The industry has come to terms with storytelling ruling the creative process, so much so that it often forgets the feats and wonders of product design.
Quite the opposite, Matthew Williams’ fashion proposition has often been straightforward and mostly about desirable fashion rather than narratives. During a preview, he admitted he rarely focuses on seasonal themes, and spring was no exception.
For his second show on the Milan schedule, he booked the derelict Franco Scarioni outdoor swimming pool complex on the outskirts of Milan and had his guests wait one hour before the camera drones took off.
The summer desire to keep cool was overarching, as bare torsos, legs and arms were out in force.
Conjuring a quite futuristic street uniform, Williams distilled a few seasonal garments: cargo pants with origami pockets; industrial-tech sleeveless tops, be they parkas, hooded jackets, or suits for men; ruched body-con minidresses reminiscent or early 2000s party style, which didn’t really scream “luxury”; floor-sweeping sartorial pants that elongated the silhouette and liquid-looking dresses cut on the bias for women. Denim trucker jackets and workwear jeans easily applied to both, as did the neat biker jackets and coats spelling the brand’s name on the chest.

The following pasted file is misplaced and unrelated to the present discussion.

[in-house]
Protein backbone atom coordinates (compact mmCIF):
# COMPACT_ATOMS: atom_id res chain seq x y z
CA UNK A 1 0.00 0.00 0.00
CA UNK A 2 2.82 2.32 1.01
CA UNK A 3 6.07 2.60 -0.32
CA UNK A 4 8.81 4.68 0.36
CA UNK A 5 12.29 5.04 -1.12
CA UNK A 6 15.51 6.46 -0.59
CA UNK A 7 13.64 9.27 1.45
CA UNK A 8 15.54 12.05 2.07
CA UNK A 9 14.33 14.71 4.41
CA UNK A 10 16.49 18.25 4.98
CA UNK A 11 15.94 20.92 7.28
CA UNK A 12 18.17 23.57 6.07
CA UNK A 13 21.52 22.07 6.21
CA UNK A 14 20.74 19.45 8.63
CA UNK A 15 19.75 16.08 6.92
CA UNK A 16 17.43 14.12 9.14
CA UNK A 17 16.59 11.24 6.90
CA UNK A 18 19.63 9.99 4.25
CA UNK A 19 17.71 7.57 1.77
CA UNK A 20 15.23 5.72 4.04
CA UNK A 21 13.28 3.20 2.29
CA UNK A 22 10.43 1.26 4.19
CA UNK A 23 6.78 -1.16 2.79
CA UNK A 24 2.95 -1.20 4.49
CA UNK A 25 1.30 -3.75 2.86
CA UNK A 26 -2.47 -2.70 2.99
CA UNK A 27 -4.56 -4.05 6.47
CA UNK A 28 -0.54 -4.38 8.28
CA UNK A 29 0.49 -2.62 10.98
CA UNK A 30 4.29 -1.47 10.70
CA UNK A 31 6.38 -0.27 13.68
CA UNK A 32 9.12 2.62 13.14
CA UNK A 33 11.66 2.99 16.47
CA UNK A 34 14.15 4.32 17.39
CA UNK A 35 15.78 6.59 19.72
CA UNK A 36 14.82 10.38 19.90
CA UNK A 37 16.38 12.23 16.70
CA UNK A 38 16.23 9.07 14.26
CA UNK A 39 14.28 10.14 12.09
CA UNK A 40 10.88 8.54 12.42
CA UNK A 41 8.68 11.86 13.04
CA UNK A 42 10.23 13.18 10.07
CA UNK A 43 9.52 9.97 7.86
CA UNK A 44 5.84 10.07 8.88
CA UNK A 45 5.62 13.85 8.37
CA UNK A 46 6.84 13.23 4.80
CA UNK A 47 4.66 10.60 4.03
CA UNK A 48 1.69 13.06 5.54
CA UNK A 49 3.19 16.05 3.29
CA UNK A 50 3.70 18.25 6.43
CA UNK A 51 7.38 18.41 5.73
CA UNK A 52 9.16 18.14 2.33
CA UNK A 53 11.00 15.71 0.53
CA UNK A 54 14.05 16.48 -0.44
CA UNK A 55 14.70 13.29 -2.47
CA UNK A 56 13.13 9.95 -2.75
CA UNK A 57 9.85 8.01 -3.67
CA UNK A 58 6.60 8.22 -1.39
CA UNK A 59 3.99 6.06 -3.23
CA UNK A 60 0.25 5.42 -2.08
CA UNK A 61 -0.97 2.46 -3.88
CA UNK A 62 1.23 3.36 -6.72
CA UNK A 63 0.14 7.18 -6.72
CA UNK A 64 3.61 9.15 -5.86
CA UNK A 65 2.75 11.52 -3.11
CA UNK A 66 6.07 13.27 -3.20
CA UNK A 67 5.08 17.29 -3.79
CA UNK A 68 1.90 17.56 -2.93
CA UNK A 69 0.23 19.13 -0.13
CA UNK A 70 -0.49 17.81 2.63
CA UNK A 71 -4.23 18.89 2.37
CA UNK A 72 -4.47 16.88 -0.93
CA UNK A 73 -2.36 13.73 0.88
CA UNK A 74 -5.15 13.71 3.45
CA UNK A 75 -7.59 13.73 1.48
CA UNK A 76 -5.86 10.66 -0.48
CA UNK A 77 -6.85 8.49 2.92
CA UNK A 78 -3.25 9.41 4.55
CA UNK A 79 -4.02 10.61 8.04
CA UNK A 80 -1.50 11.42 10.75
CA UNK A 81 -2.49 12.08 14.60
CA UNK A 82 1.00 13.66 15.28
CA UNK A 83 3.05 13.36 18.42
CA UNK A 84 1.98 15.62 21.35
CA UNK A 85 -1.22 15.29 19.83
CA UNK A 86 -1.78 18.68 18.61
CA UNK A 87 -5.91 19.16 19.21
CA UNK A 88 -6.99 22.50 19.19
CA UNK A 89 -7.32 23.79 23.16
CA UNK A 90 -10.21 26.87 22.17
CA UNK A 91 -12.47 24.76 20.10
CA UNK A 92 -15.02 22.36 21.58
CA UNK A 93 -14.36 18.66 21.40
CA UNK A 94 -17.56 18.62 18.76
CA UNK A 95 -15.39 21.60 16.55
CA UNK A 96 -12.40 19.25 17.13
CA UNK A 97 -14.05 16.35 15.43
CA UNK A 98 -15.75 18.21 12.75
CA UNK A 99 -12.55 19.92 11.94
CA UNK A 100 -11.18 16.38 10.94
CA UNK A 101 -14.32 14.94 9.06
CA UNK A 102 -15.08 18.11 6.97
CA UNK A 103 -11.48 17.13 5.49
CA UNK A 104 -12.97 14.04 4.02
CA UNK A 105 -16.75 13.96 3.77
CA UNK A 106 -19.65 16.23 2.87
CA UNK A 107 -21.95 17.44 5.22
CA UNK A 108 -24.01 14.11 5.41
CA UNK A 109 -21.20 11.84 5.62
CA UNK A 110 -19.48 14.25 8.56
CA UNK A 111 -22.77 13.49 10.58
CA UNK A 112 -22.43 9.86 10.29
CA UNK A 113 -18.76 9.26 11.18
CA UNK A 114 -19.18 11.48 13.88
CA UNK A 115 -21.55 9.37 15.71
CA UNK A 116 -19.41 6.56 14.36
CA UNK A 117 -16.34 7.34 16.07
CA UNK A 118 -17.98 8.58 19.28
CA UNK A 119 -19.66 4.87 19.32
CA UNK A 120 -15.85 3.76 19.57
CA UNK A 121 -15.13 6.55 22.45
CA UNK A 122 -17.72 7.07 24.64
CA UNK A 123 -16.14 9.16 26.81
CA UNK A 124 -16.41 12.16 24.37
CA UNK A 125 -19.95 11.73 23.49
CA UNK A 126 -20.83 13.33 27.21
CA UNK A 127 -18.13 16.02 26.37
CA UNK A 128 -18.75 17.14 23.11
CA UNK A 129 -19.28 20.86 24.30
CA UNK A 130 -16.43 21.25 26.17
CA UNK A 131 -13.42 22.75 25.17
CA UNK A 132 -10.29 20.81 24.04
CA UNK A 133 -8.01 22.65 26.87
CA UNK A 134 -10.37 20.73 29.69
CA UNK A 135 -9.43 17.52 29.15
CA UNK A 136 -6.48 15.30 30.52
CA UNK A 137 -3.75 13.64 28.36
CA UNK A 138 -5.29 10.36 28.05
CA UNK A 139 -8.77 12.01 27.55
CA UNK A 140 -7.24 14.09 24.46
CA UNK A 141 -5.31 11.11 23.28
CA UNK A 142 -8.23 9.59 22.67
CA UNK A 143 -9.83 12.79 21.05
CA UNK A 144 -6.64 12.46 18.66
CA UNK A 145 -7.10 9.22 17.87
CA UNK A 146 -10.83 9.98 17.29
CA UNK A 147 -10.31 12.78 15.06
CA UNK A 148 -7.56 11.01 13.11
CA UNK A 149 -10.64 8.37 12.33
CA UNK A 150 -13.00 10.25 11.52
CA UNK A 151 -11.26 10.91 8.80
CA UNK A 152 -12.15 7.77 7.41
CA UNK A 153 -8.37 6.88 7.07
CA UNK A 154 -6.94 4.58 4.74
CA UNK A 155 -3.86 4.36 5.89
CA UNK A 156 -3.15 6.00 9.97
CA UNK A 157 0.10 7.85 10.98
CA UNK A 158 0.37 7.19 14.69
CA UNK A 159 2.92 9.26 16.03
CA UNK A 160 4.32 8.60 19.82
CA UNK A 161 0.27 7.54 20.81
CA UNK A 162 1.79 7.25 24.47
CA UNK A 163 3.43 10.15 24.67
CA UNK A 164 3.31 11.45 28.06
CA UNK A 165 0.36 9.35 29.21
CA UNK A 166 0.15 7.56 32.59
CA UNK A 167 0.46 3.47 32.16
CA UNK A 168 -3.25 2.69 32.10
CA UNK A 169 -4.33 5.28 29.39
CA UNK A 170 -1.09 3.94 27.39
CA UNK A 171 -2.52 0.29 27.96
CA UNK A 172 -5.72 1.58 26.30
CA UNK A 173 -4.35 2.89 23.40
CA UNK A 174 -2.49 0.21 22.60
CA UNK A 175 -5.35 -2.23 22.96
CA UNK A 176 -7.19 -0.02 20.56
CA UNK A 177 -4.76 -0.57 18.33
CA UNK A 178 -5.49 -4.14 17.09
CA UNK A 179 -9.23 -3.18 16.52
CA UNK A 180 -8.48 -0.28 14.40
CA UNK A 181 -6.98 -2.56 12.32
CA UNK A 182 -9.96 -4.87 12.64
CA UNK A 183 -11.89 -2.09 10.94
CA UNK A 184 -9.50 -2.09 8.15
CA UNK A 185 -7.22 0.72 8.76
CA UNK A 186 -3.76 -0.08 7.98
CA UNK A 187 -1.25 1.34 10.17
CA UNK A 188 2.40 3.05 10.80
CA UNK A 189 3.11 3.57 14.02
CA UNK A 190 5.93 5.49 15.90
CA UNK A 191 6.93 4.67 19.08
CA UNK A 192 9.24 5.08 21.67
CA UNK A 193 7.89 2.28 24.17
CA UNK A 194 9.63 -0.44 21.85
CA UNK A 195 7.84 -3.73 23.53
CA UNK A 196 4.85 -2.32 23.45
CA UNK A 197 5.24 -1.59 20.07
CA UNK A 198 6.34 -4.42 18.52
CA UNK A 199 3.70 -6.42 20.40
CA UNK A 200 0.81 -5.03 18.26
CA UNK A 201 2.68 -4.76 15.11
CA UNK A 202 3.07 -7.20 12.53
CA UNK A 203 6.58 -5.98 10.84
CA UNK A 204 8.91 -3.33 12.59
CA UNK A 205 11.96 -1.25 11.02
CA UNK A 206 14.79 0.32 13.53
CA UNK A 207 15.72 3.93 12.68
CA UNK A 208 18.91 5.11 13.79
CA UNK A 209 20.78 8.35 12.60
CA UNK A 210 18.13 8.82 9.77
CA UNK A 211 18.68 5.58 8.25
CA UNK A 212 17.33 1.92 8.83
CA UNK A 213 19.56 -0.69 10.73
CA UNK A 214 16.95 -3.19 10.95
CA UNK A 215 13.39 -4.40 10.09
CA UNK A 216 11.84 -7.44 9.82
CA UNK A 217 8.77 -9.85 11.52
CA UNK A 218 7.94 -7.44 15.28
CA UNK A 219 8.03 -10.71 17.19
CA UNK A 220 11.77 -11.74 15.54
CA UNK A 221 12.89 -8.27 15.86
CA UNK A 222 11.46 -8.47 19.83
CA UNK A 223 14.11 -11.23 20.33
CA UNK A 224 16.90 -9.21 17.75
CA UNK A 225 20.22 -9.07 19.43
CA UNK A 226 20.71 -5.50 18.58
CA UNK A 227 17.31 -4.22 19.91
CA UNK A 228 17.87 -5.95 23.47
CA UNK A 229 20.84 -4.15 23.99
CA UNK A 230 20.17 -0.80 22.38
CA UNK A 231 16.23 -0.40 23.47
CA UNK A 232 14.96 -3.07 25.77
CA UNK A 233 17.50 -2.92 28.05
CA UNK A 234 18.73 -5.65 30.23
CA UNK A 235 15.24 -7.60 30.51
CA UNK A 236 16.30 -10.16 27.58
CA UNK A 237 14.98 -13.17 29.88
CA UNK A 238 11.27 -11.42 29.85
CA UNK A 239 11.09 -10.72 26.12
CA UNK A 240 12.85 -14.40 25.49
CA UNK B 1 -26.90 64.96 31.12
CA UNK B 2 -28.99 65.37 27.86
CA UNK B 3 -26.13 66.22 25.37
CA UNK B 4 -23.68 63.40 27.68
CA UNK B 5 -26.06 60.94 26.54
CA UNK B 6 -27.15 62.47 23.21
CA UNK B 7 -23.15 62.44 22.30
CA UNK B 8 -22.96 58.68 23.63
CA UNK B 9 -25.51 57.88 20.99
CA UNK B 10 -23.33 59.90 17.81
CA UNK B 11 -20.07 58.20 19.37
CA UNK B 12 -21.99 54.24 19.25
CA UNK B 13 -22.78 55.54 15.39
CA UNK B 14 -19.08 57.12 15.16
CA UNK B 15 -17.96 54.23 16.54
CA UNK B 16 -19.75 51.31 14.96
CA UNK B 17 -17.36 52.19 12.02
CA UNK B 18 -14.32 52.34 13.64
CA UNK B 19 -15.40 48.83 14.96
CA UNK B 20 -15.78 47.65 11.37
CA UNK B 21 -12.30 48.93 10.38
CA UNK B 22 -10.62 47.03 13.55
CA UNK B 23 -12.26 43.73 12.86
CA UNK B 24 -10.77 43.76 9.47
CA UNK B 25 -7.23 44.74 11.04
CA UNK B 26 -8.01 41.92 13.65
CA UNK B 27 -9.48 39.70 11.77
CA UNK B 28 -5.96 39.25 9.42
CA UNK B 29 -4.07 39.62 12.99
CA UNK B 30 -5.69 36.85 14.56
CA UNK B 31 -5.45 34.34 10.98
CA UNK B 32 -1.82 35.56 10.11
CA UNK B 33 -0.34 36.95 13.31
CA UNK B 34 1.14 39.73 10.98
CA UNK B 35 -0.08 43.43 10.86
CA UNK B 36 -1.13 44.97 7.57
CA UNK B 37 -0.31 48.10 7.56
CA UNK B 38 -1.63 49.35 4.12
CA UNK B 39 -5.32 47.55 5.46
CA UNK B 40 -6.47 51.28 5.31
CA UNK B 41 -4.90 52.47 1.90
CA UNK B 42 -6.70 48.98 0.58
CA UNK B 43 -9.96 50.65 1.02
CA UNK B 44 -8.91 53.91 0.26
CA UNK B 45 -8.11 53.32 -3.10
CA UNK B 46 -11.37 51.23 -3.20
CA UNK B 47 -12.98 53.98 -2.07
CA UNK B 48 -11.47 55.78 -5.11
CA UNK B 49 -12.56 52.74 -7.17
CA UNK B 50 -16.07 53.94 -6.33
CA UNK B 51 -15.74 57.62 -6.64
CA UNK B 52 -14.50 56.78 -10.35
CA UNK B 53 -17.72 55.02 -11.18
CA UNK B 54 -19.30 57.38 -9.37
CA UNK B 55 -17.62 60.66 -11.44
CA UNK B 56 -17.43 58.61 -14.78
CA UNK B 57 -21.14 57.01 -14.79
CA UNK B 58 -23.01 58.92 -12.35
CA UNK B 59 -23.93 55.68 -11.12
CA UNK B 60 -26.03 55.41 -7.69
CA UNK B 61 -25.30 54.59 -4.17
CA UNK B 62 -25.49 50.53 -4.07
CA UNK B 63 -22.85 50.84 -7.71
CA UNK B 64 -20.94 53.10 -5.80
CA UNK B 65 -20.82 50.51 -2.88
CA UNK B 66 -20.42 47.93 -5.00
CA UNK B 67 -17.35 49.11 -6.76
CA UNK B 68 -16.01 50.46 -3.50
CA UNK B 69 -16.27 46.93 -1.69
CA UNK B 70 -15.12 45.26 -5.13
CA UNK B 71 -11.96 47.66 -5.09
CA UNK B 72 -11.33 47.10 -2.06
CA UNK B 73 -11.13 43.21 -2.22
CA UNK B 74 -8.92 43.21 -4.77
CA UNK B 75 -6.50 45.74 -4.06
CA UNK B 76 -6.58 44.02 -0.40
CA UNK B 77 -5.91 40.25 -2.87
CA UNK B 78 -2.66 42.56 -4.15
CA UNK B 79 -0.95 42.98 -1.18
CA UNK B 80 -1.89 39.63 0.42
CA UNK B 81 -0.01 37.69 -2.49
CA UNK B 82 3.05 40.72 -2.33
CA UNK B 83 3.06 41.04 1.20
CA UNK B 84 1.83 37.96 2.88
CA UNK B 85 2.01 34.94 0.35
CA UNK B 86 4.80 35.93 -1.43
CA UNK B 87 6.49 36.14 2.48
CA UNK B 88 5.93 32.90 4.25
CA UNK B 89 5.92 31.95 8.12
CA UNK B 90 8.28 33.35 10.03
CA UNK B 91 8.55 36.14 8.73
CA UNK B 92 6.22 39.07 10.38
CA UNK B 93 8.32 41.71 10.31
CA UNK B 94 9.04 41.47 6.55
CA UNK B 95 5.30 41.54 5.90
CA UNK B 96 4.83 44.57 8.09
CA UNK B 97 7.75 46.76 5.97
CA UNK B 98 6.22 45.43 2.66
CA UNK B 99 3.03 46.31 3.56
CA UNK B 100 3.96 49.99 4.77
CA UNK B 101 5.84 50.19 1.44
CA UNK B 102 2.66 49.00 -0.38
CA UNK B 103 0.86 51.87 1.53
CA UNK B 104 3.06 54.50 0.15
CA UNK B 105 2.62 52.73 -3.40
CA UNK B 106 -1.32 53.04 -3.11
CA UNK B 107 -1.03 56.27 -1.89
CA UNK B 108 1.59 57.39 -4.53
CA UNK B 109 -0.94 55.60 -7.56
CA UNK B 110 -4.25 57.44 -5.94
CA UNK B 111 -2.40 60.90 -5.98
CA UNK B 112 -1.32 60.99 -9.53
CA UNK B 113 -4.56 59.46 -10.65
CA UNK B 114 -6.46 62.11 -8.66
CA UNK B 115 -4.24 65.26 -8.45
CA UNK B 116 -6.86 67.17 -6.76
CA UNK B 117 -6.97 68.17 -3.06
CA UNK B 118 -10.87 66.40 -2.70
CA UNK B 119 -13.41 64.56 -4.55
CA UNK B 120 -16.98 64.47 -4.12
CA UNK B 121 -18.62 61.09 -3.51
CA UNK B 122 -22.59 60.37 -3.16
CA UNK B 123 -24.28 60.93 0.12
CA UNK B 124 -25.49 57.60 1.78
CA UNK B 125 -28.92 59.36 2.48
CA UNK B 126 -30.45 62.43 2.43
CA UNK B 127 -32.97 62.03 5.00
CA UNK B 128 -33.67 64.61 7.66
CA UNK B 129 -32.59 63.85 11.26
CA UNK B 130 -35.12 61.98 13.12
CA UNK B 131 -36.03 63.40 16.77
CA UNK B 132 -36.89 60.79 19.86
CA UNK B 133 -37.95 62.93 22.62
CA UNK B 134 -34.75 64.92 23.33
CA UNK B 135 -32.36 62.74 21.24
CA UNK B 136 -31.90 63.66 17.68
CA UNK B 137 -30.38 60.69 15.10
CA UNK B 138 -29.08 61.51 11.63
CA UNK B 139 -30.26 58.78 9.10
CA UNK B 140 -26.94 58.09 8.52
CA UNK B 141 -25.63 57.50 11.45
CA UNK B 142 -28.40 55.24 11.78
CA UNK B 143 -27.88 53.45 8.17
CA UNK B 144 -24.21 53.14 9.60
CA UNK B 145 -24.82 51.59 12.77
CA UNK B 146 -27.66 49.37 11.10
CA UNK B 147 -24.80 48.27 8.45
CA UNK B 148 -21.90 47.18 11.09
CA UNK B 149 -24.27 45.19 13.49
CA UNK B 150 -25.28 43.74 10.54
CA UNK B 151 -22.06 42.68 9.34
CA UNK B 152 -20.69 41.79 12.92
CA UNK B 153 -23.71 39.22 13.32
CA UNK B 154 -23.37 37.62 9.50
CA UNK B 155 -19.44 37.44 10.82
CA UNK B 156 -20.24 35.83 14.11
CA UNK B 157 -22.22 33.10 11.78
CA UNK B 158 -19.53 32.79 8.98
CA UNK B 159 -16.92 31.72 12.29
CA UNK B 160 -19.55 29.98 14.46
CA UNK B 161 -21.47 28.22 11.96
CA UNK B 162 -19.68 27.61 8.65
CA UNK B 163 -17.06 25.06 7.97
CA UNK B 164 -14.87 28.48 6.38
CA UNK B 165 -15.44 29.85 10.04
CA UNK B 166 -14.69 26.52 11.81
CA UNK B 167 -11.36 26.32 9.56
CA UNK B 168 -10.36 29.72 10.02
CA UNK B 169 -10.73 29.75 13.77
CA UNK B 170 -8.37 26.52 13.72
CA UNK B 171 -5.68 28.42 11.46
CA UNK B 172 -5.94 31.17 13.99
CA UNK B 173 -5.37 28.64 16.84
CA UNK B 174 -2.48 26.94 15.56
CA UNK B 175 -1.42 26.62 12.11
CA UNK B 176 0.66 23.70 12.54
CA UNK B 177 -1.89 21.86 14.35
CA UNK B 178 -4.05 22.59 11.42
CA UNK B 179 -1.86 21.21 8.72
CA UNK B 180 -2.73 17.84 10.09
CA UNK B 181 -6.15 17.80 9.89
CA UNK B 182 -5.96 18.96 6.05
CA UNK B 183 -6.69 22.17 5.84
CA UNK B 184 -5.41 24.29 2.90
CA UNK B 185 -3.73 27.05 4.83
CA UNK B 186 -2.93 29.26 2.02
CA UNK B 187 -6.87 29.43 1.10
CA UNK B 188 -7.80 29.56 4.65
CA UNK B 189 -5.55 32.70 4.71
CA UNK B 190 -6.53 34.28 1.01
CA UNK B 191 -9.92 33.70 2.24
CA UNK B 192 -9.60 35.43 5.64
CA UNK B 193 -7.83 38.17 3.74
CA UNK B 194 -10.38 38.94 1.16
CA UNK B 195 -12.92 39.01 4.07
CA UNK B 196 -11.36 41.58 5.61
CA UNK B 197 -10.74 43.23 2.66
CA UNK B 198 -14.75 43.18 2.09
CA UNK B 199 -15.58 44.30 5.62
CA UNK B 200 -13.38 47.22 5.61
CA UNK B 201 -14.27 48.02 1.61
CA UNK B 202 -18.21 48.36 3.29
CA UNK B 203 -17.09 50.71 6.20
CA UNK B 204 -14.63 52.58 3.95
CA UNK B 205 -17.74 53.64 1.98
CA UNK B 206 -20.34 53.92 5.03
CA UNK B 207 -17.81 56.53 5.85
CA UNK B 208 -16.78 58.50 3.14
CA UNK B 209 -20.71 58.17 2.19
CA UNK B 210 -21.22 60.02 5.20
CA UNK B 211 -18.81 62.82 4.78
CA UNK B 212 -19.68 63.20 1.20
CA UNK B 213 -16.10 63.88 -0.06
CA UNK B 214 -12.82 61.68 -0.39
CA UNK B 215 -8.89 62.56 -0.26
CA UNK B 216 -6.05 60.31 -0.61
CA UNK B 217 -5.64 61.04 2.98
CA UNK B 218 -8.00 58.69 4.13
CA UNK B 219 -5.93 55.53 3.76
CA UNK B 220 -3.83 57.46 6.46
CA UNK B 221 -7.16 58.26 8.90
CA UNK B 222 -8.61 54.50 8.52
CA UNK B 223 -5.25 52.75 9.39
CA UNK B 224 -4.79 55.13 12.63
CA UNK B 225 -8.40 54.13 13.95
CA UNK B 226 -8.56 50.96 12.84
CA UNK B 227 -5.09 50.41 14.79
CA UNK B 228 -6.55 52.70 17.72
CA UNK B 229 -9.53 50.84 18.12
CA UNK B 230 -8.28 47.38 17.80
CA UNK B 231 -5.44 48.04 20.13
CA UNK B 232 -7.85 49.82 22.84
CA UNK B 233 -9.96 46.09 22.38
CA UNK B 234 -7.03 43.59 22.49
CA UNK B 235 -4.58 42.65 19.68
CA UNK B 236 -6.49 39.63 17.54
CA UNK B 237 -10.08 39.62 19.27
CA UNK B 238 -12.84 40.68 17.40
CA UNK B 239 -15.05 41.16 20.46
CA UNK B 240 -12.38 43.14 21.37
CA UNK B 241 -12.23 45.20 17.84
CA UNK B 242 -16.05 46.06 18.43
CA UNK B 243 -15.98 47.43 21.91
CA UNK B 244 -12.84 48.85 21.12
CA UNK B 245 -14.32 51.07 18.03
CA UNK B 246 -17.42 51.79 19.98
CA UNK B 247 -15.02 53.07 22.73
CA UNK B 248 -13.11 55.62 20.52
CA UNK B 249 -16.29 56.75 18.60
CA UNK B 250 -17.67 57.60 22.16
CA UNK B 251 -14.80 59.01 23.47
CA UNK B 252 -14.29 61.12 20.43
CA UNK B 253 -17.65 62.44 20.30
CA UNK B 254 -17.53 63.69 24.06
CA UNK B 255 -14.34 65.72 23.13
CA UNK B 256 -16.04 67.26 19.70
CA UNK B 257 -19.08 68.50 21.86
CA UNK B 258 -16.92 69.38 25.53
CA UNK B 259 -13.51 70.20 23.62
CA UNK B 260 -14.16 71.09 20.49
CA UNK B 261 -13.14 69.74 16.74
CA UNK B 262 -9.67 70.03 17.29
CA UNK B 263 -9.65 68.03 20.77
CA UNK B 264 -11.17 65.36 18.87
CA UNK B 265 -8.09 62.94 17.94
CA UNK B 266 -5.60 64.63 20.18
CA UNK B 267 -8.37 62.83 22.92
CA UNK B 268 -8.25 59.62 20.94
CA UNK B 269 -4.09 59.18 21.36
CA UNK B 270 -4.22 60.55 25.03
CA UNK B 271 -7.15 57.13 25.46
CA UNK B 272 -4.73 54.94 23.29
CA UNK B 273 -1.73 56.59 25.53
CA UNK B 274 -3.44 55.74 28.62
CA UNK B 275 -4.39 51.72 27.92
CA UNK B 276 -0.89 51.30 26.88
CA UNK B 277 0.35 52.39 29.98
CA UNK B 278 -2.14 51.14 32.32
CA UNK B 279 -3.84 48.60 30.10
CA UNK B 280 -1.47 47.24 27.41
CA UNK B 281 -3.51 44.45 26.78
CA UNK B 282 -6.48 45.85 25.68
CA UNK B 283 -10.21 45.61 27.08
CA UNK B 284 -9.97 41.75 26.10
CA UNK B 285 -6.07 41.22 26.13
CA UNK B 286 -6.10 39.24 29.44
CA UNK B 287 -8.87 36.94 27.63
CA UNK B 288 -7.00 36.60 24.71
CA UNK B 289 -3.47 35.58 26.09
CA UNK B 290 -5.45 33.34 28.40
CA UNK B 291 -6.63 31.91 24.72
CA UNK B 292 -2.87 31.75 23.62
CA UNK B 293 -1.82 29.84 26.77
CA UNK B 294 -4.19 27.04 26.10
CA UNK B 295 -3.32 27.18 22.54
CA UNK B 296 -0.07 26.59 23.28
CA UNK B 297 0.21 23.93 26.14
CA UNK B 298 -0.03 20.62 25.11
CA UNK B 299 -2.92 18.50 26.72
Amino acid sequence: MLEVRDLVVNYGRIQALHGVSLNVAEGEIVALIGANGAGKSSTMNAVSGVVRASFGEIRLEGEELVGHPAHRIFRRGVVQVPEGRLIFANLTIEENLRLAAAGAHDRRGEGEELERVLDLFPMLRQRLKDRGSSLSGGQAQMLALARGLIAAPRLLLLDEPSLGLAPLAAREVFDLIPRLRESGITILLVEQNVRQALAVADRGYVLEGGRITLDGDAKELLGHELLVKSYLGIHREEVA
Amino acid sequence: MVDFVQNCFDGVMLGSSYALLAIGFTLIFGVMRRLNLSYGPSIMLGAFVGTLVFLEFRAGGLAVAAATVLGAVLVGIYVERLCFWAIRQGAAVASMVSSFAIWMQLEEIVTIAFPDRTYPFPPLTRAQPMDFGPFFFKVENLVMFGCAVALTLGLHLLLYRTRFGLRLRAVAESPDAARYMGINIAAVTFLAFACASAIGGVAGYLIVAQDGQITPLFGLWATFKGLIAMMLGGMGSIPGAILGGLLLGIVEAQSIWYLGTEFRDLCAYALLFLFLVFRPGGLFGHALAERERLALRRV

While less punchy and energizing than previous efforts, this spring show demonstrated Williams’ knack for edgy and commercially savvy accessories. He traded the once ubiquitous buckles for statement goggle sunglasses framed in thick leather and occasionally hidden under models’ bangs, new bag styles, and his latest Nike x Matthew M. Williams 005 style — on-trend rubberized slides with breathable soles.
They were terrific products.